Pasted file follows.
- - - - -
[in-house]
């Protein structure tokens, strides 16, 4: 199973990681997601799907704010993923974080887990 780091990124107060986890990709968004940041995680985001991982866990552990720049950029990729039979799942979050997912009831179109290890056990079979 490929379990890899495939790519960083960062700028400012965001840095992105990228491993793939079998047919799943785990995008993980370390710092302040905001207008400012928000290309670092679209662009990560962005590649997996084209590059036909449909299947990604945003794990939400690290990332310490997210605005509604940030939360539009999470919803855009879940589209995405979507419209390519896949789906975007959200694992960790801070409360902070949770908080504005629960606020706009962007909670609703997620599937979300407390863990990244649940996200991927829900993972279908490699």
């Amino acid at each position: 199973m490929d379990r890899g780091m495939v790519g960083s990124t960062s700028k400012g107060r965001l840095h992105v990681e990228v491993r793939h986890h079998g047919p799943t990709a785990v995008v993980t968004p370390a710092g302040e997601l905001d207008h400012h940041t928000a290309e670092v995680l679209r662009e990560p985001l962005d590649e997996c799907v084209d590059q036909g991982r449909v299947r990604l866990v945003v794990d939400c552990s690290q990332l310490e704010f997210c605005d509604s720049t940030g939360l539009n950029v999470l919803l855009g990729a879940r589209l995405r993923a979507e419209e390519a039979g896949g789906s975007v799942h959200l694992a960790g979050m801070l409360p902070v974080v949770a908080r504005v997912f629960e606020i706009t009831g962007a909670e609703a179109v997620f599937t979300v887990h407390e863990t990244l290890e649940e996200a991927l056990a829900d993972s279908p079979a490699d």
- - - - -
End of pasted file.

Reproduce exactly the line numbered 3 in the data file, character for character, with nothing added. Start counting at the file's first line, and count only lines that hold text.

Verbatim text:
């Amino acid at each position: 199973m490929d379990r890899g780091m495939v790519g960083s990124t960062s700028k400012g107060r965001l840095h992105v990681e990228v491993r793939h986890h079998g047919p799943t990709a785990v995008v993980t968004p370390a710092g302040e997601l905001d207008h400012h940041t928000a290309e670092v995680l679209r662009e990560p985001l962005d590649e997996c799907v084209d590059q036909g991982r449909v299947r990604l866990v945003v794990d939400c552990s690290q990332l310490e704010f997210c605005d509604s720049t940030g939360l539009n950029v999470l919803l855009g990729a879940r589209l995405r993923a979507e419209e390519a039979g896949g789906s975007v799942h959200l694992a960790g979050m801070l409360p902070v974080v949770a908080r504005v997912f629960e606020i706009t009831g962007a909670e609703a179109v997620f599937t979300v887990h407390e863990t990244l290890e649940e996200a991927l056990a829900d993972s279908p079979a490699d």